Dearly, Departed by Lia Habel


Does only reading the dialogue after 25% count as a DNF?

Boy. This book. I don’t even know where to start.

It was like the Pride Prejudice and Zombies movie plot without the action scenes. What then, you might ask, keeps the pace going?

Nothing. The answer is nothing.

This is 400 pages of exposition. The backstory of how the world became a Victorian society came in the form of an essay that the MC wrote. Yes, it’s as horrible as it sounds. And then, the zombie plague backstory came in the form of ‘dialogue’ between two people on the opposite sides of a closed door. For like 20% of the book. /beats head against wall

The Victorian dystopia was such an amazing idea, and I couldn’t wait to see it be incorporated into the story…except it was completely irrelevant. The girls wore dresses and had manners and rode carriages. Whoopty doo. I don’t know what I expected, but not some superficial material things that only made it strange instead of immersive.

And then there’s the zombies. Some go crazy and some keep their minds, much like in Rise of the Chosen, though they still want to eat people. Except as the story goes on, the cannibalistic nature of zombies is kinda swept under the rug and goes from ‘our body is disintegrating and we’re going to go crazy eventually but while we’re sane we’ll help the living’ to ‘all zombies who are sane should be reintegrated into society’. Umm no? That’s a total contradiction to what was said about them in the beginning. o_O

As a story about zombies and war and death, you’d expect action and…well, death. Instead, we get a girl kidnapped in a nightgown after taking two shots at a zombie and a girl beat a zombie with an umbrella. No, really, that’s it. Ok, so maybe there was some more stuff going on in the last quarter of the book, but by then I just wanted the torture to end.

Also, I don’t mind 1st person POV, but FIVE? It got quite confusing for a while there.

Why did I finish it, then? A part of me really wanted to like it because it’s a similar idea to Rise. If you just take the main story, it wasn’t actually bad. However, I skimmed probably about 75% of it because it was just telling us information instead of showing it.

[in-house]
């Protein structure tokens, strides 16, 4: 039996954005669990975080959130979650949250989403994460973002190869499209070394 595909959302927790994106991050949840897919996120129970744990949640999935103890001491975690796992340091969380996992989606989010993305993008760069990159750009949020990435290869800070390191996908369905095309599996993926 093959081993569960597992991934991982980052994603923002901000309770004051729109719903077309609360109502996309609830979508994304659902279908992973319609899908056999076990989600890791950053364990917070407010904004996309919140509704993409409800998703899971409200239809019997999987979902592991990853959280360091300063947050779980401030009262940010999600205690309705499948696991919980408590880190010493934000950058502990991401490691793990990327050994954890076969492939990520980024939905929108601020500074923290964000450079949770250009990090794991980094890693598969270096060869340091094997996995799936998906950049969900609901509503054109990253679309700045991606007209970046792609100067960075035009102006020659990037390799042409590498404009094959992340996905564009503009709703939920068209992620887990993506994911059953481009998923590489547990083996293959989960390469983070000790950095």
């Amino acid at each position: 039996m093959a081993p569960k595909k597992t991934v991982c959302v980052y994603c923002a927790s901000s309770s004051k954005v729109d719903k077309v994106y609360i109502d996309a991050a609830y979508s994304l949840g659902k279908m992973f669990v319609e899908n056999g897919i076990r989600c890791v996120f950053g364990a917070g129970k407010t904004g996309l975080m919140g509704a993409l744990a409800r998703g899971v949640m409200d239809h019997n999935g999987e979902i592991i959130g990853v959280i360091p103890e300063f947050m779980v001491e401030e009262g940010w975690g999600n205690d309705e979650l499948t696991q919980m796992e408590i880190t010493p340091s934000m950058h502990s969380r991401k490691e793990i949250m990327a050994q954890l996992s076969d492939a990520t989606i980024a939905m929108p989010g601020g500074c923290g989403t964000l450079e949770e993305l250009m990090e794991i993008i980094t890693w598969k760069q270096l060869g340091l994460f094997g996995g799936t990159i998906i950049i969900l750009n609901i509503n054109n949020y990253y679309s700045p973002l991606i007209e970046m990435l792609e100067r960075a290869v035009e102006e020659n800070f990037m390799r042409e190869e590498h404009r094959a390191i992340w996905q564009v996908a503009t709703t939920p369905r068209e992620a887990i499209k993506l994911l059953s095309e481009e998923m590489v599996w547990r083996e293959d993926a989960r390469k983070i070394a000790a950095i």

Very recently I was given great advice in a critique group. Instead of the problem being ‘telling not showing’ look at it as ‘telling not happening’. Read and highlight parts where something is being told versus something that is happening. Then fix the parts where it’s being told. This book is 90% being told and even though the story itself wasn’t half bad, it was dreadfully boring because of it.

I won’t star rate it because I believe that my dislike for its narrative structure is subjective. Somehow (how? no seriously, how?), this book got an agent and sold thousands of copies. It has over 9,000 ratings, with half of those loving it. I’m guessing those people loved Pride and Prejudice as well, so if you did you might enjoy this one. To me, I can’t wait to read something else.

Pretty cover, though.


2 thoughts on “Dearly, Departed by Lia Habel

  1. I don’t know if I’ve had this conversation with you before, but I know I’ve had it before: The job of a book critiquer is, at its heart, as a tour guide. You let the reading world know what kind of a reader you are, and offer that, if they are a reader like you, perhaps they would like to go this way instead of that.

    I know too many critiquers who don’t want to write a review if it isn’t glowing. I understand the sentiment, but I think that identifying what books do not fit your style is as important as identifying which ones are perfect for readers like you. So, thank you. Thank you for giving an honest review!


    • I don’t like writing negative reviews but I also don’t want to shy away from showing my honest opinion, or my good reviews feel artificial. I would never write something like ‘don’t read this book it sucks’ but I will say if I personally didn’t like it and why. Three thousand people loved this book and I have to mention that too.

      However, I don’t leave low star ratings because I feel like if a writer put the effort into writing something, they shouldn’t be put down for it on a rating system. That’s a whole different ballgame.

      Liked by 1 person

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